Former FTX Co-Lead Engineer Charged for Role in Multi-Year Scheme to Defraud Investors
Nishad Singh faces SEC, U.S. Attorney’s Office and CFTC charges for alleged involvement in fraudulent diversion of customer funds at FTX.
The former Co-Lead Engineer of FTX, Nishad Singh, has been charged by the Securities and Exchange Commission for his involvement in a scheme to cheat equity investors in FTX, which Singh co-founded with Samuel Bankman-Fried and Gary Wang. The SEC is also investigating other individuals and entities in relation to potential securities law violations and further alleged misconduct.
As per the complaint filed by the SEC, Nishad Singh developed software code that enabled FTX customer funds to be directed towards crypto hedge fund Alameda Research, owned by Bankman-Fried and Wang. This was done despite Bankman-Fried's false assurances to investors that FTX was a secure cryptocurrency trading platform with advanced risk mitigation measures to safeguard customer assets and that Alameda was a regular customer with no preferential treatment. The complaint contends that Singh was aware or should have been aware that these statements were untrue and deceptive.
The SEC's complaint also asserts that Singh actively participated in the plan to deceive FTX investors. It further claims that despite realizing that Alameda and FTX could not restore the unlawfully redirected funds to customers, Bankman-Fried, with Singh's knowledge, directed hundreds of millions of dollars more in FTX customer funds to Alameda, which were then used for additional venture investments and loans to Bankman-Fried, Singh, and other FTX executives. Furthermore, the complaint states that as FTX was on the brink of collapsing, Singh withdrew roughly $6 million from FTX for personal expenses, including buying a multi-million dollar house and making donations to charitable organizations.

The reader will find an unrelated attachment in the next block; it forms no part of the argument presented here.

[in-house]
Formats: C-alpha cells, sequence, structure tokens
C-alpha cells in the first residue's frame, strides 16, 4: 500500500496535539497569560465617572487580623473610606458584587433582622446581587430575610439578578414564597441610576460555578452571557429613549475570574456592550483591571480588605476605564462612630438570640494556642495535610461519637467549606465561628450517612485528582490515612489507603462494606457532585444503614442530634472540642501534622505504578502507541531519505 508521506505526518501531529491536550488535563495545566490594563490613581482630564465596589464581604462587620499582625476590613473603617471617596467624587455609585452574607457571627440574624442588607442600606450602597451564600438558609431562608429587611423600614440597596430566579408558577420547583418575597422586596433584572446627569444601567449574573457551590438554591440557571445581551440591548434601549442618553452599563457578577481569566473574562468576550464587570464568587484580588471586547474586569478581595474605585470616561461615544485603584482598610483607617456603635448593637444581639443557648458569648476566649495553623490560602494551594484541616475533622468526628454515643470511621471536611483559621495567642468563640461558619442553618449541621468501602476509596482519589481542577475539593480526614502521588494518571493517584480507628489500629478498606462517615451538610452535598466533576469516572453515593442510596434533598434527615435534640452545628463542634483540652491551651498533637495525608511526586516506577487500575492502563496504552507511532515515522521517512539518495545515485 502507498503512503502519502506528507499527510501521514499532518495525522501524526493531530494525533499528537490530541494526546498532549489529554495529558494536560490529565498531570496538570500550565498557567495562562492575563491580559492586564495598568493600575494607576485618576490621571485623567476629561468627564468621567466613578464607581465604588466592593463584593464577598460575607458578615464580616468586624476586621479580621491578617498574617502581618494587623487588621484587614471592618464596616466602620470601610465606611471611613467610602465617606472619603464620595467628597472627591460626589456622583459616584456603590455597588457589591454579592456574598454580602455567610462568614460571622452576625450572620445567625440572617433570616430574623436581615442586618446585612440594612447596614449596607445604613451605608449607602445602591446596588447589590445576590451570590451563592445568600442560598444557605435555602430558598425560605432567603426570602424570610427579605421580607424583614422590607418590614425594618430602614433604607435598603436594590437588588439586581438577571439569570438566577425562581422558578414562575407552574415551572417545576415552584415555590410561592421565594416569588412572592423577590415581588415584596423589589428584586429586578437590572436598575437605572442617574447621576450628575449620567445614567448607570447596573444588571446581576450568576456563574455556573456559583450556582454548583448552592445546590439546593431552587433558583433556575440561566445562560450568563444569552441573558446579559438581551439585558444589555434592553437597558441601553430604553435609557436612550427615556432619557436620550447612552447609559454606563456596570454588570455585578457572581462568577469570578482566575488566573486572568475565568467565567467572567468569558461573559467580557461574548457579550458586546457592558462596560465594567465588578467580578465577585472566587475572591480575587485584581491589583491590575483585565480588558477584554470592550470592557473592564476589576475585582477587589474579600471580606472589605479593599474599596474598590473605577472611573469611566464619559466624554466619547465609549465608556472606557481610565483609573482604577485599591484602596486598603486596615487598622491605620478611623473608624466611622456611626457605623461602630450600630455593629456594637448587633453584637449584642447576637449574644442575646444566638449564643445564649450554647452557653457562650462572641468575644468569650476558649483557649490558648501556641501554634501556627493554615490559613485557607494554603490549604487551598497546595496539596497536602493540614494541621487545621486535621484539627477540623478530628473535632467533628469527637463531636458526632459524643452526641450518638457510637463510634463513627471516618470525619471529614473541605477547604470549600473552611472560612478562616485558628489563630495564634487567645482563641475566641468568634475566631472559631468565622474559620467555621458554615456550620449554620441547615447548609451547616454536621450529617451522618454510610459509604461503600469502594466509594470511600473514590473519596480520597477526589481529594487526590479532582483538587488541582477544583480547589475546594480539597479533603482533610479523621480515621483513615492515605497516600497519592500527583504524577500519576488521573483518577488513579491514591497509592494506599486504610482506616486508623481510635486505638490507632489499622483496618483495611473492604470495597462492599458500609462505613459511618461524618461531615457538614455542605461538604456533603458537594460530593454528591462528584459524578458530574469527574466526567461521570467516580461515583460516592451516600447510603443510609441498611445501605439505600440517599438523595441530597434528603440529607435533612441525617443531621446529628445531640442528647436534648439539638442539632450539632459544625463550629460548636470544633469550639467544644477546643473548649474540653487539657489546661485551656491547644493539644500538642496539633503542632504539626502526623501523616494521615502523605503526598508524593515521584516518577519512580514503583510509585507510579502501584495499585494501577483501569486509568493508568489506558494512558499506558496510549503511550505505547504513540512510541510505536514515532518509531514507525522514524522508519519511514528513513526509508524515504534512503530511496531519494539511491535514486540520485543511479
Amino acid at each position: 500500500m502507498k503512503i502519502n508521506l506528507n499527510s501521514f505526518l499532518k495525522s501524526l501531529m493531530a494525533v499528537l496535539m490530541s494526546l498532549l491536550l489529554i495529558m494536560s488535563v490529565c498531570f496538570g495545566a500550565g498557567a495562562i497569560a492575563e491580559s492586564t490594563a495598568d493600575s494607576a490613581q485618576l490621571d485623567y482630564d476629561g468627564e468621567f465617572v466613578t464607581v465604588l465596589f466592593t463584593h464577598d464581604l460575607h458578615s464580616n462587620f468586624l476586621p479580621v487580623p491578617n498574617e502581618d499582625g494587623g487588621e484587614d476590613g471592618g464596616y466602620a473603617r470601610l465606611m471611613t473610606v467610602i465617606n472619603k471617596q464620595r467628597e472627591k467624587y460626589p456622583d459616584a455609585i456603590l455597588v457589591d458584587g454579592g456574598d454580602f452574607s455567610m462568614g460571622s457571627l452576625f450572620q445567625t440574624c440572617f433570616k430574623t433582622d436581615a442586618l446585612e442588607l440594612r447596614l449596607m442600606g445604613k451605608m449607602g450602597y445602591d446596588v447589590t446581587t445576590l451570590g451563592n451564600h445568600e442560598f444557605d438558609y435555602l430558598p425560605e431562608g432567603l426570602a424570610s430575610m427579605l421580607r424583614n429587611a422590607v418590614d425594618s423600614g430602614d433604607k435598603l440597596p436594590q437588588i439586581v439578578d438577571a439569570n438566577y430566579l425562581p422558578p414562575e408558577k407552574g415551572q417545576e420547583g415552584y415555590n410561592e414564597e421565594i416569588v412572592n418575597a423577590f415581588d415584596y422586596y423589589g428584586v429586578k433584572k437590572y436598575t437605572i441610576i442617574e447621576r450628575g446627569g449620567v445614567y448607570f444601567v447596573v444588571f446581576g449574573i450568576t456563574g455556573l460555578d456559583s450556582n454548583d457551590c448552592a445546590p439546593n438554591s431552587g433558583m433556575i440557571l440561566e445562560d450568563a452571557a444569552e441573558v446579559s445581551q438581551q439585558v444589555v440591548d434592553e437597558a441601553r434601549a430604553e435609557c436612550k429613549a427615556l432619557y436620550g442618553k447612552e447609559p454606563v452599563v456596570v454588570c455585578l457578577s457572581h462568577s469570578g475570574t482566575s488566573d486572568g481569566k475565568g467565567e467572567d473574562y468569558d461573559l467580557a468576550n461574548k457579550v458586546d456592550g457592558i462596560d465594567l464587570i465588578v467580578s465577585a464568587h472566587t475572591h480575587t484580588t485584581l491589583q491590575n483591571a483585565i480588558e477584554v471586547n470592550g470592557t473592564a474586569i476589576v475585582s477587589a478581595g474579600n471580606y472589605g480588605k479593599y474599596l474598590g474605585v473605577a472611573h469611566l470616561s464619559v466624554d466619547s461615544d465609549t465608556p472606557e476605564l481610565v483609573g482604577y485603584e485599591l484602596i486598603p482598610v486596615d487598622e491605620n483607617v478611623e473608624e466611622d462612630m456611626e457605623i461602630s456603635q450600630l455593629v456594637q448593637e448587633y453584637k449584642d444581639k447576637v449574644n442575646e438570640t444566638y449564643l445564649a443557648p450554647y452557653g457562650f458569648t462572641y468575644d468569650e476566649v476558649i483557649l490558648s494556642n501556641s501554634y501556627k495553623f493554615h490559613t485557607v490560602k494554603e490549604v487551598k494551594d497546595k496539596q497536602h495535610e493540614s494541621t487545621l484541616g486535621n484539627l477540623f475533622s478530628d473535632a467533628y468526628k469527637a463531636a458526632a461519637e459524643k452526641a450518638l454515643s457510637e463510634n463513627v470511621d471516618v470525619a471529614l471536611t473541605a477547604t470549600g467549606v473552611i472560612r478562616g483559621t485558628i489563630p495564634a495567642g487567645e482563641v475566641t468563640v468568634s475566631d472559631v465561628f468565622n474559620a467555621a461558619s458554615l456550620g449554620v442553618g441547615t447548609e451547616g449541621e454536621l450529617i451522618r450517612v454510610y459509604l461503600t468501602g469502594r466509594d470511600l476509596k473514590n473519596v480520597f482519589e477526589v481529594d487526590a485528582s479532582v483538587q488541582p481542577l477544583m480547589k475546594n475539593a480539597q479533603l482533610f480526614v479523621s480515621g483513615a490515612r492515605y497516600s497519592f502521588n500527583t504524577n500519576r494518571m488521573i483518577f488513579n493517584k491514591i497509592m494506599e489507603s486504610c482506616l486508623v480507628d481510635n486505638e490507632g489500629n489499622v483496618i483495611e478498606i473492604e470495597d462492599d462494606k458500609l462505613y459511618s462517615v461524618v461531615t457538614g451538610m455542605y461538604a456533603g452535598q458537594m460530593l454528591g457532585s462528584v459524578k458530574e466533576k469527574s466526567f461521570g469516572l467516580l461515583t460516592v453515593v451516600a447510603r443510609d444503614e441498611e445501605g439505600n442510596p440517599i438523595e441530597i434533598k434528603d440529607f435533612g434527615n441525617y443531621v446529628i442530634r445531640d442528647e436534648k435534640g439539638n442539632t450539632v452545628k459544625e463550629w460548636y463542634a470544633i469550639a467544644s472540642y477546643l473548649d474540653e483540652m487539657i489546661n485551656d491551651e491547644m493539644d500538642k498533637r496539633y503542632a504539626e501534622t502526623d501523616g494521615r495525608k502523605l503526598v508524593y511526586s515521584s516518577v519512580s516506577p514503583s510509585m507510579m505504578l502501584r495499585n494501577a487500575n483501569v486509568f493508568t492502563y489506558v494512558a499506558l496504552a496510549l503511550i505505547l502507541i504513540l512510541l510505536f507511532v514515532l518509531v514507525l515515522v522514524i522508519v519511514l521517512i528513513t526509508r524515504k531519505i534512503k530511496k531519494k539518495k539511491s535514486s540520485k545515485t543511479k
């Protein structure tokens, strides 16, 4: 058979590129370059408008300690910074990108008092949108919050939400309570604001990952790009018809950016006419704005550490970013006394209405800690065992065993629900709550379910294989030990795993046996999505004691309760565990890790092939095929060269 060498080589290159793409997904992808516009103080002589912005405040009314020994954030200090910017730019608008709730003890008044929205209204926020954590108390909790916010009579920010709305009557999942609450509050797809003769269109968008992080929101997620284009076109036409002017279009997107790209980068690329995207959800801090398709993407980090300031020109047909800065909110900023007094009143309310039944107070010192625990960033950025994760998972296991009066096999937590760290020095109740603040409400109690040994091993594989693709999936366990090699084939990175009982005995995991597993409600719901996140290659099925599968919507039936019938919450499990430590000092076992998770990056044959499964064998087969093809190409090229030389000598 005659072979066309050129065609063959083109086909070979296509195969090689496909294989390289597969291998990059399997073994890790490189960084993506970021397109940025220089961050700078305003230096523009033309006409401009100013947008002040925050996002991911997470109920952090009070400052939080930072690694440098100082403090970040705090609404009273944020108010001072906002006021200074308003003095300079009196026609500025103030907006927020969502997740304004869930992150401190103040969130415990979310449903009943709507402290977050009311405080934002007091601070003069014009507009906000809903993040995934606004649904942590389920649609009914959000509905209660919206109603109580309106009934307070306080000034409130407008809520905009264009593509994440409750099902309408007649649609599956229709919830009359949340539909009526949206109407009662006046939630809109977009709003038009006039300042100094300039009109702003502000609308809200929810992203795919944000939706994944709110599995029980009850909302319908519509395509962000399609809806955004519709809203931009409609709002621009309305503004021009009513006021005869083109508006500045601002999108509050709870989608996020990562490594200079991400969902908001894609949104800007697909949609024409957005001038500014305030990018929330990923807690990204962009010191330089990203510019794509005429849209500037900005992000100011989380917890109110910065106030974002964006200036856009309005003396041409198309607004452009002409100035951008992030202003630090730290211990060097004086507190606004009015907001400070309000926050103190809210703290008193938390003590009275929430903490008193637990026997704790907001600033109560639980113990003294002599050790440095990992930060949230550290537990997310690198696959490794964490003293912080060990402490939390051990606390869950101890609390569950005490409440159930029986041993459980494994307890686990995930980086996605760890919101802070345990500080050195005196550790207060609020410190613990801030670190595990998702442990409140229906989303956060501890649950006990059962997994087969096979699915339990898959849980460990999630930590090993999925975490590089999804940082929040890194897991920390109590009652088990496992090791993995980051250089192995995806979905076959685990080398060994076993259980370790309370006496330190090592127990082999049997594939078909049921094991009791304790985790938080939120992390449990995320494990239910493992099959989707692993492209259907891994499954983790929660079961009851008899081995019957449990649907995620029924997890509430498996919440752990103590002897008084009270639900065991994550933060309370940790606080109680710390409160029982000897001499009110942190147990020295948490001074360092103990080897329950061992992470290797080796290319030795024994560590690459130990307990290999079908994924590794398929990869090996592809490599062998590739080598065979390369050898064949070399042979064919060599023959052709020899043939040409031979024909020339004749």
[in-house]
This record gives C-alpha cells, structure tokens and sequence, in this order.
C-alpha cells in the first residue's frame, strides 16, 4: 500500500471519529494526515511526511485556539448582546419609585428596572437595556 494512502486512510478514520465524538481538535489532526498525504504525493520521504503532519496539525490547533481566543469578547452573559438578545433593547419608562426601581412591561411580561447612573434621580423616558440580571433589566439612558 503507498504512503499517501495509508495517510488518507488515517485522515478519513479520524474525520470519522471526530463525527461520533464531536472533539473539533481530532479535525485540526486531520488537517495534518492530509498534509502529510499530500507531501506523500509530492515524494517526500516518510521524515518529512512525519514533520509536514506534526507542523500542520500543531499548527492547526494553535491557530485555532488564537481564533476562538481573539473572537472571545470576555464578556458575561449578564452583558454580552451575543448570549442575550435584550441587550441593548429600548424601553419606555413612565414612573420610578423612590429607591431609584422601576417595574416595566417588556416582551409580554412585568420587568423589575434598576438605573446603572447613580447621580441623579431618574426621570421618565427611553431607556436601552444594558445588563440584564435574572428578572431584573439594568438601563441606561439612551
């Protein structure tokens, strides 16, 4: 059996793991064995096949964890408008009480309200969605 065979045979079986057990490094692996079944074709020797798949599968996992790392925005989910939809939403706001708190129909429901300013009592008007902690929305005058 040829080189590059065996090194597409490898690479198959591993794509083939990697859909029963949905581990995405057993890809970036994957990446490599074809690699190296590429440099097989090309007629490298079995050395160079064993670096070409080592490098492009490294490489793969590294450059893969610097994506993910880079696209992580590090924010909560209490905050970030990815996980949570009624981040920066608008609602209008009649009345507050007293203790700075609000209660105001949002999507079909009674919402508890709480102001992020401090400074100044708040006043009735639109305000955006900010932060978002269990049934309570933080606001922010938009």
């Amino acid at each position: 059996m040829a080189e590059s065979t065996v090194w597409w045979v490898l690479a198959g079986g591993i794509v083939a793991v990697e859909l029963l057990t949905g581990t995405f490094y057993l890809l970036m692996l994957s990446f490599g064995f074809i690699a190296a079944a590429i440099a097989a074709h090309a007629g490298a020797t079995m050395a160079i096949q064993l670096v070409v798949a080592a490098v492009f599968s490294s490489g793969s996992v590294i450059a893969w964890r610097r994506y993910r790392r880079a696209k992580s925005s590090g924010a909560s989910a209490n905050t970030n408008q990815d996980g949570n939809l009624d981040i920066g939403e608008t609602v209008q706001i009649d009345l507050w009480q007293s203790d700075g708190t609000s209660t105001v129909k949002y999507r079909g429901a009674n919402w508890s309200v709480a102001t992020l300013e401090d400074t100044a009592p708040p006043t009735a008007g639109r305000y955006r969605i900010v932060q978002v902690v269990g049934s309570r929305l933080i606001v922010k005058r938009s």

“We allege that this was fraud, pure and simple: while on the one hand FTX touted its supposed effective risk mitigation measures to investors, on the other Mr. Singh and his co-defendants were stealing customer funds using software code Mr. Singh helped create,” said Gurbir S. Grewal, Director of the SEC’s Division of Enforcement.
Additionally, the U.S. Attorney's Office for the Southern District of New York and the Commodity Futures Trading Commission (CFTC) have revealed parallel charges against Singh.